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 11.27.97 - STS-87 Mission Control Center Status Report # 16
Columbia’s six-member crew celebrated Thanksgiving with a special meal while continuing work with the microgravity science investigations in a special glovebox facility on the middeck.
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 12.04.97 - STS-87 Mission Science Report # 15s
The crew of the Space Shuttle Columbia is returning to Earth tomorrow with a wealth of discoveries adding to America’s storehouse of scientific and technological knowledge gleaned from a suite of state-of-the-art science experiments.
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 11.26.97 - STS-87 Mission Control Center Status Report # 15
Columbia’s crew began their second week in orbit today, continuing a pace of varied experiments in the shuttle cabin and payload bay that they will maintain for the next nine days in orbit.
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 12.03.97 - STS-87 Mission Science Report # 14s
Science operations of the fourth U.S. Microgravity Payload are winding up today aboard the Space Shuttle Columbia as the focus of the STS-87 mission turns to preparing for Columbia’s return to Earth and scheduled landing at 6:23 a.m. CST Friday.
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 11.26.97 - STS-87 Mission Control Center Status Report # 14
As they reach the one week mark in their 16-day flight, the STS-87 crew have shifted the focus of their efforts towards the variety of science experiments flying on Mission STS-87.
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 12.02.97 - STS-87 Mission Science Report # 13s
Microgravity Science Laboratory researchers at Marshall Space Flight Center in Huntsville, Ala., are working to take maximum advantage of the remaining hours before Space Shuttle Columbia’s return to Earth Tuesday.
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 11.25.97 - STS-87 Mission Control Center Status Report # 13
Fresh from their successful manual retrieval of the SPARTAN science satellite, Columbia’s six astronauts were awakened at 1:46 p.m. Central time this afternoon to begin their seventh day in orbit, a day focused on experiments inside the crew cabin.
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 12.01.97 - STS-87 Mission Science Report # 12s
Early this morning, Mission Specialist Dr. Kalpana Chawla and Pilot Steven Lindsey initiated the second and final run of the mission’s only combustion experiment aboard Columbia, in the Middeck Glovebox facility.
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 11.25.97 - STS-87 Mission Control Center Status Report # 12
The six-person crew aboard Space Shuttle Columbia turned in for a well-deserved rest at 5:46 a.m. this morning following a busy night that saw two crewmembers perform a spacewalk to capture a wayward satellite and evaluate equipment and procedures that will be used with future International Space Station operations.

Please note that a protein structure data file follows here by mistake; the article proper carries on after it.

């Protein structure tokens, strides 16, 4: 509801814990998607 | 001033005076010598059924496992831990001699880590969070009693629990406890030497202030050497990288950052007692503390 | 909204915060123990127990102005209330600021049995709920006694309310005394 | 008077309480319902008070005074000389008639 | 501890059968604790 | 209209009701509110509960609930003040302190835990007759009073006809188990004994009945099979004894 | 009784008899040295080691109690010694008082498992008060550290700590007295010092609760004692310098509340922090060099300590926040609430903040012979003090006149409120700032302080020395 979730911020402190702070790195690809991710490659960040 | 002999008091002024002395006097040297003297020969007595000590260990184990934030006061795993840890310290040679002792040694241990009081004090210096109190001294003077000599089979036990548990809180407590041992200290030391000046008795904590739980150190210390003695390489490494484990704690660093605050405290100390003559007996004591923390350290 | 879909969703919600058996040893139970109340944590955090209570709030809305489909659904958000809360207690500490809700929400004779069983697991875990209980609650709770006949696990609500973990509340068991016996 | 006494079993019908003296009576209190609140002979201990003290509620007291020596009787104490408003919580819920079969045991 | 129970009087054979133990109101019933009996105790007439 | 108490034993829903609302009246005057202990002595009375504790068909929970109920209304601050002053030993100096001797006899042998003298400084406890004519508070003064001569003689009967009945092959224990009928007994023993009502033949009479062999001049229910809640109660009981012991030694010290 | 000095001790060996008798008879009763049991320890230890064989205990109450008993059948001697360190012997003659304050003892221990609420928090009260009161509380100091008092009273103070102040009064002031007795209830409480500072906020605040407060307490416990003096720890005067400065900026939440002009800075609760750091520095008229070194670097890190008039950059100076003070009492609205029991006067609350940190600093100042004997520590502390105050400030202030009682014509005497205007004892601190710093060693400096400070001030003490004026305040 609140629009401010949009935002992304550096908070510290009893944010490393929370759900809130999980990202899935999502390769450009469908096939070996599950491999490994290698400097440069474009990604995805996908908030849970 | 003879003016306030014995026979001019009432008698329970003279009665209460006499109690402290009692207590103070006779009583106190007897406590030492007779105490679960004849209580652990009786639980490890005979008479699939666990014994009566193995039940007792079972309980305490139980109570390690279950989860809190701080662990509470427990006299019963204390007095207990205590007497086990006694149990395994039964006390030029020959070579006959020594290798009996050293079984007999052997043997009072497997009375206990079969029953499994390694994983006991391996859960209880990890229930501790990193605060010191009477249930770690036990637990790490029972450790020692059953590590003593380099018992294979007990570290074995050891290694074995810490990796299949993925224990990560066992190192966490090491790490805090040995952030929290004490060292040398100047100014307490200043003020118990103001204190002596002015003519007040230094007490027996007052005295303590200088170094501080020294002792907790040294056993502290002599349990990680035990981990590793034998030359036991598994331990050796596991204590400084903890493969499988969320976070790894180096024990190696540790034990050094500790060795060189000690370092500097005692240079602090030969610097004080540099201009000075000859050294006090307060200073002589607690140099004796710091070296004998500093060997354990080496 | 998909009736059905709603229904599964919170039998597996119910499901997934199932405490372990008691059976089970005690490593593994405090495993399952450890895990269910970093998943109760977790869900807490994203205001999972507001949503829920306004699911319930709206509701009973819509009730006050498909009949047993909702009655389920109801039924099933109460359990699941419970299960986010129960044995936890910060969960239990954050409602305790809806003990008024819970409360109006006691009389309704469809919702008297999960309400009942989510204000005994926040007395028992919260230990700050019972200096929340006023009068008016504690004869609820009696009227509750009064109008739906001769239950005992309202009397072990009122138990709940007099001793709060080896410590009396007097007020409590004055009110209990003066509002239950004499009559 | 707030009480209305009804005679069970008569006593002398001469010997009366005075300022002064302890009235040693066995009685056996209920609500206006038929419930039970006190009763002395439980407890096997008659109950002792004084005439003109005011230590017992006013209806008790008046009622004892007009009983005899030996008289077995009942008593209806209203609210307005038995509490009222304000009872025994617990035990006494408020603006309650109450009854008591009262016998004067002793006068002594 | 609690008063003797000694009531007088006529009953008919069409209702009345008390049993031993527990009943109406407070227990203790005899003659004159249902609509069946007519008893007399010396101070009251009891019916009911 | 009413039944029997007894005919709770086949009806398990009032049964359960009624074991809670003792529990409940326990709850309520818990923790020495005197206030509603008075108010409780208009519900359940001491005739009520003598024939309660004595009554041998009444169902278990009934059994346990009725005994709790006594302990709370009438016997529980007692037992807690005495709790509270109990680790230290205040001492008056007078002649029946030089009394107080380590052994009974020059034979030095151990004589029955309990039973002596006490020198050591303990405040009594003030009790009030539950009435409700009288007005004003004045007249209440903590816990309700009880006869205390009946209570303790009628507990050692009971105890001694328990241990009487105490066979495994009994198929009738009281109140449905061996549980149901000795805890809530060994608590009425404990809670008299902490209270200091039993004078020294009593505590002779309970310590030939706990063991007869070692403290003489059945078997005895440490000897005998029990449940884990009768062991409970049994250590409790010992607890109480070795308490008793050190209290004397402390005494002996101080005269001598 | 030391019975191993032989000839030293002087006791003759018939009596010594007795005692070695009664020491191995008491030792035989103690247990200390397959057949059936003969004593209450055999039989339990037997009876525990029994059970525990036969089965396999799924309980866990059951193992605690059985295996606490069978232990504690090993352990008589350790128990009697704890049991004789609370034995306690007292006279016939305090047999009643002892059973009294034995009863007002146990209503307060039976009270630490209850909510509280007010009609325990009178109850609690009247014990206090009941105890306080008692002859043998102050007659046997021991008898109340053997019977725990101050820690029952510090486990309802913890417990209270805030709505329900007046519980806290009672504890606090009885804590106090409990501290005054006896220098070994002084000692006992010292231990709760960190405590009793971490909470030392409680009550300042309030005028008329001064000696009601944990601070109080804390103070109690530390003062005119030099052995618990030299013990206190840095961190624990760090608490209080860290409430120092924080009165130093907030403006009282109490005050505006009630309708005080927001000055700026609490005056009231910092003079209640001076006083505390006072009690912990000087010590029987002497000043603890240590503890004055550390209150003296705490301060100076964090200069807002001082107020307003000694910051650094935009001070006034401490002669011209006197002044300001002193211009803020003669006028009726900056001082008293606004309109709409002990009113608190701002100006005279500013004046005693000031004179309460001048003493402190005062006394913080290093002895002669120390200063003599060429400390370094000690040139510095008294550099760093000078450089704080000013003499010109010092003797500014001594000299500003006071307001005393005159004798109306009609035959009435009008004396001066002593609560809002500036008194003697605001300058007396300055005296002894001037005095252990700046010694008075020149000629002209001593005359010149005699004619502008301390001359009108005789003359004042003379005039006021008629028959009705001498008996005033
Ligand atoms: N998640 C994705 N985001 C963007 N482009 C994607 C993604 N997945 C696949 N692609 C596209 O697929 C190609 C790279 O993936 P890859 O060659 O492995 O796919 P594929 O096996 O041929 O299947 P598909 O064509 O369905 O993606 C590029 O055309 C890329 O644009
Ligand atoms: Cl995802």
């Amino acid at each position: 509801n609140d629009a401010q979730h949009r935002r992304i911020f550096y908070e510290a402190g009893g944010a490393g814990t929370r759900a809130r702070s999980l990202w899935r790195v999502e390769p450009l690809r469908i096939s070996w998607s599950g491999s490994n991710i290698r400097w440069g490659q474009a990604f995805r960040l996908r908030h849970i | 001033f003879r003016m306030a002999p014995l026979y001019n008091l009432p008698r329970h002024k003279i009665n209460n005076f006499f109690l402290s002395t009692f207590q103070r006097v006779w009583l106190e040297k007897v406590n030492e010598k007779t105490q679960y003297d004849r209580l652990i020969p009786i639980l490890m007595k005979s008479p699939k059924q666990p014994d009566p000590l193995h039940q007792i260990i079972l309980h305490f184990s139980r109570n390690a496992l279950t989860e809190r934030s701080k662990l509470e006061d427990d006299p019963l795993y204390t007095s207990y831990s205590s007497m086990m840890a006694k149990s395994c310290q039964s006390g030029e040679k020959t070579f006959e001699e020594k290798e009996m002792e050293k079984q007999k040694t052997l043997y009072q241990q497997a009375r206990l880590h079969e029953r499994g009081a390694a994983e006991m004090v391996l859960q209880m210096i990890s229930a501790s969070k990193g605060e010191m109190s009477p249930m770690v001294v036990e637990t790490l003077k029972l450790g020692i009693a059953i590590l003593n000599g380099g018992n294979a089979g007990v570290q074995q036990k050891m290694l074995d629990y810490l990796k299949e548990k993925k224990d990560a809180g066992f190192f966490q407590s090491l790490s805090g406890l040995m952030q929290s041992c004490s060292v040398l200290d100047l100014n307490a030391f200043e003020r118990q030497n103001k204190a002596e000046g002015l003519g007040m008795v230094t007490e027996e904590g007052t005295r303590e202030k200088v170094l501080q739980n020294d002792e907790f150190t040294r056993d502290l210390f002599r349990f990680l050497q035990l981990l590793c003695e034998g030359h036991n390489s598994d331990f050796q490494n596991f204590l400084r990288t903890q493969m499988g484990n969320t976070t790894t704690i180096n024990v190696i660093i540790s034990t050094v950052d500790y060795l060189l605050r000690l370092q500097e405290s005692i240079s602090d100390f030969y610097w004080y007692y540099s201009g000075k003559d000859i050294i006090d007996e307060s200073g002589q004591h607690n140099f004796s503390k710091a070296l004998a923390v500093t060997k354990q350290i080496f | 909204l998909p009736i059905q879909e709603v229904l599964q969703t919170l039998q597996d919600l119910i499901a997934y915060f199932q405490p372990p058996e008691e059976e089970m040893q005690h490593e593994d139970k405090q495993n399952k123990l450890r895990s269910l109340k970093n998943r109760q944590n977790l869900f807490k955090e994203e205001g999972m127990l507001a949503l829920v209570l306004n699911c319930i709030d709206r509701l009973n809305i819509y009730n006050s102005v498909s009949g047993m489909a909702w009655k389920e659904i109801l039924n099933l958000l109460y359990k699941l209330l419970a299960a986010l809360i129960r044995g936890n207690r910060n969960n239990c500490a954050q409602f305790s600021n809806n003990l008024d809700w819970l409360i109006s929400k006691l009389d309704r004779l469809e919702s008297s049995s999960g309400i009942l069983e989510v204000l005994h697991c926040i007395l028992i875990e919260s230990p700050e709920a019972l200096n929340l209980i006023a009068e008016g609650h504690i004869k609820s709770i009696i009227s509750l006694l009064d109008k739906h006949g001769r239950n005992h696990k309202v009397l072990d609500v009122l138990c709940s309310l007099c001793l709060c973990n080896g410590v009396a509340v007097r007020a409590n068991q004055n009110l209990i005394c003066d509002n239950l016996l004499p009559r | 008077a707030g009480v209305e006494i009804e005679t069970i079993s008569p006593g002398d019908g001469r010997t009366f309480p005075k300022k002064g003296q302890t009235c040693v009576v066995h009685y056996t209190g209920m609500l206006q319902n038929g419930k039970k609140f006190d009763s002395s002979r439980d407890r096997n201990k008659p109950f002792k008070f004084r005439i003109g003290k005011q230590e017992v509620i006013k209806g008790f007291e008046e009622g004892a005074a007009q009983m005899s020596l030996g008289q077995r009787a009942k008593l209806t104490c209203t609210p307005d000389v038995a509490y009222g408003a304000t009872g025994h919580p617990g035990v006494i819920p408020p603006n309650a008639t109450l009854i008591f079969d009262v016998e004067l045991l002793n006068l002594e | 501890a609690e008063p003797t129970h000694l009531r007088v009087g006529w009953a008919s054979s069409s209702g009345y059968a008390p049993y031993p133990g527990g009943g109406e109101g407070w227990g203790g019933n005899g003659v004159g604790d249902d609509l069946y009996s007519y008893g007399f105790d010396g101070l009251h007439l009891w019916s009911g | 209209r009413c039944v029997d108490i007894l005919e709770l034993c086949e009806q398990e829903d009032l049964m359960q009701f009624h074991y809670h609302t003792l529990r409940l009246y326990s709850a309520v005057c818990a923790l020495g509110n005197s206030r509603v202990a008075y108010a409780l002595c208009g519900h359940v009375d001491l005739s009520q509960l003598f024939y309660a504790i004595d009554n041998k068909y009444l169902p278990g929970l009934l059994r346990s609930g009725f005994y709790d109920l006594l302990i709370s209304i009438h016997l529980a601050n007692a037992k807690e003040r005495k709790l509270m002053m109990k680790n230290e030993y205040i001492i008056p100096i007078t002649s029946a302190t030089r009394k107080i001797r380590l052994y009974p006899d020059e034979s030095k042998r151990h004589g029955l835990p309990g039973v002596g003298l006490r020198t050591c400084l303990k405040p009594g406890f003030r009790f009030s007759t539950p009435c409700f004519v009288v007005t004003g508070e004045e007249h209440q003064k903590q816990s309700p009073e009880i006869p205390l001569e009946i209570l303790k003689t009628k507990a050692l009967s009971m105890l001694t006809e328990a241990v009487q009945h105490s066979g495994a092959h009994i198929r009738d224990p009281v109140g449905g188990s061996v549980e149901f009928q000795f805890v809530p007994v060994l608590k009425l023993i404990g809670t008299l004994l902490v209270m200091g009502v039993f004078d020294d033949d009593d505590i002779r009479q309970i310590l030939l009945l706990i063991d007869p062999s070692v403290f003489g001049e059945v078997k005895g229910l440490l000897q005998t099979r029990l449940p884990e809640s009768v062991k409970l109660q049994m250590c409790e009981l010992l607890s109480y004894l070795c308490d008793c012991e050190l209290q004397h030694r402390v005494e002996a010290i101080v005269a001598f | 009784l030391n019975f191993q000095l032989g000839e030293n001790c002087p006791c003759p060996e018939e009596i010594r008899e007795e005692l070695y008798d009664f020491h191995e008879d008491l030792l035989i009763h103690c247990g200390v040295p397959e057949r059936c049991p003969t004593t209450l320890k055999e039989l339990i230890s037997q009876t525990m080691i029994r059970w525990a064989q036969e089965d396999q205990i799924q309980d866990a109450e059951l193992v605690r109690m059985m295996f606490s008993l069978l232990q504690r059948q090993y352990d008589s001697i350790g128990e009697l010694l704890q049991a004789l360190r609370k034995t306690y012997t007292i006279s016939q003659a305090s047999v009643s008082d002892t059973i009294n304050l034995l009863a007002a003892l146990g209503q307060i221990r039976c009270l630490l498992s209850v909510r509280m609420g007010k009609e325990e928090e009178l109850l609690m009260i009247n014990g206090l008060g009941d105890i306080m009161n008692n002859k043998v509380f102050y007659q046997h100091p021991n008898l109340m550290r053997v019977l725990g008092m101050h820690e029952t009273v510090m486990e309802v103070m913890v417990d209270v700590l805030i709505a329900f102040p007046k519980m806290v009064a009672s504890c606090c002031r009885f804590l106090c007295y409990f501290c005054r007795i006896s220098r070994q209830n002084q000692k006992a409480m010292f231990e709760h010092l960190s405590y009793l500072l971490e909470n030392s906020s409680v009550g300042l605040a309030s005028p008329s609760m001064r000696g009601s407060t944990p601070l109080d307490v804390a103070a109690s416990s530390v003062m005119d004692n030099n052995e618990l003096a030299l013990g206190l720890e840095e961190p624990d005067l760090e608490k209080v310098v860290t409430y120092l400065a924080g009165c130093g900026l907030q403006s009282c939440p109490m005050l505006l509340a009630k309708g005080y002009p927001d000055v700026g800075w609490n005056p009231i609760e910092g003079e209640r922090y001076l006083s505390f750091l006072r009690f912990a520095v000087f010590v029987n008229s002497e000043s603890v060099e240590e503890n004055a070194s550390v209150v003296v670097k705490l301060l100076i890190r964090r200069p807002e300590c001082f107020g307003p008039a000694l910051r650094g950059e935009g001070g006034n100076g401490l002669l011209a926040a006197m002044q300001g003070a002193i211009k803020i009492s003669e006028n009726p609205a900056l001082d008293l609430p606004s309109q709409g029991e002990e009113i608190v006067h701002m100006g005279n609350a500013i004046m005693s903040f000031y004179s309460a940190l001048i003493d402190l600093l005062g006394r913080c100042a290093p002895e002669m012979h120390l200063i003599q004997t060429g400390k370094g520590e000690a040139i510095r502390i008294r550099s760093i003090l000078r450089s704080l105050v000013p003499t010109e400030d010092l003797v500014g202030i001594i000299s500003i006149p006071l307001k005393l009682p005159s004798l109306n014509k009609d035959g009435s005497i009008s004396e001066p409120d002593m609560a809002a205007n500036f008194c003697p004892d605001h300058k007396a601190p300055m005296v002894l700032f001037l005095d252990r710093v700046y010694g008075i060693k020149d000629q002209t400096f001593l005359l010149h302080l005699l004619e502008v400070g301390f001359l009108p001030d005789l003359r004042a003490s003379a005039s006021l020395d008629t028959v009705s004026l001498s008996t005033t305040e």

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 11.30.97 - STS-87 Mission Science Report # 11s
Microgravity Science Laboratory activities aboard Columbia are winding down this evening with the last experiment scheduled to end in the German electromagnetic leviatation furnace at about 7:30 p.m. CDT.
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 11.24.97 - STS-87 Mission Control Center Status Report # 11
Columbia’s astronauts were awakened at 12:46 p.m. Central time today to the sound of "Walk of Life" by Dire Straits to begin their final preparations for tonight’s spacewalk by Winston Scott and Takao Doi to manually capture the SPARTAN science satellite and to test tools and techniques for the assembly of the International Space Station. At the time of crew wakeup, Columbia was 46 statute miles behind SPARTAN.
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 11.29.97 - STS-83 Mission Science Report # 10s
Unraveling the mysteries of the science of burning became the primary research focus of the Fourth United States Microgravity Payload Friday night as Columbia’s crew “fired-up” the middeck glovebox to begin the mission’s one and only combustion experiment.
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 11.24.97 - STS-87 Mission Control Center Status Report # 10
Following a wake up call from Mission Control at 12:46 p.m. CST this afternoon, Commander Kevin Kregel and his crew – Pilot Steve Lindsey, Mission Specialist Kalpana Chawla, Winston Scott and Takao Doi and Payload Specialist Leonid Kadenyuk -- will begin their final preparations for the rendezvous and retrieval of the SPARTAN science satellite which was deployed earlier in the flight but failed to operate properly.
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 11.28.97 - STS-87 Mission Science Report # 09s
As the Thanksgiving holiday was wrapping up, cutting-edge research to improve high-tech electronics, satellite imaging and computers continued aboard Columbia.
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 11.23.97 - STS-87 Mission Control Center Status Report # 9
Columbia’s crew spent its fifth day in space making final preparations for Monday’s spacewalking retrieval of the Spartan science satellite while continuing work with other experiments inside the shuttle cabin.
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 11.27.97 - STS-87 Mission Science Report # 08s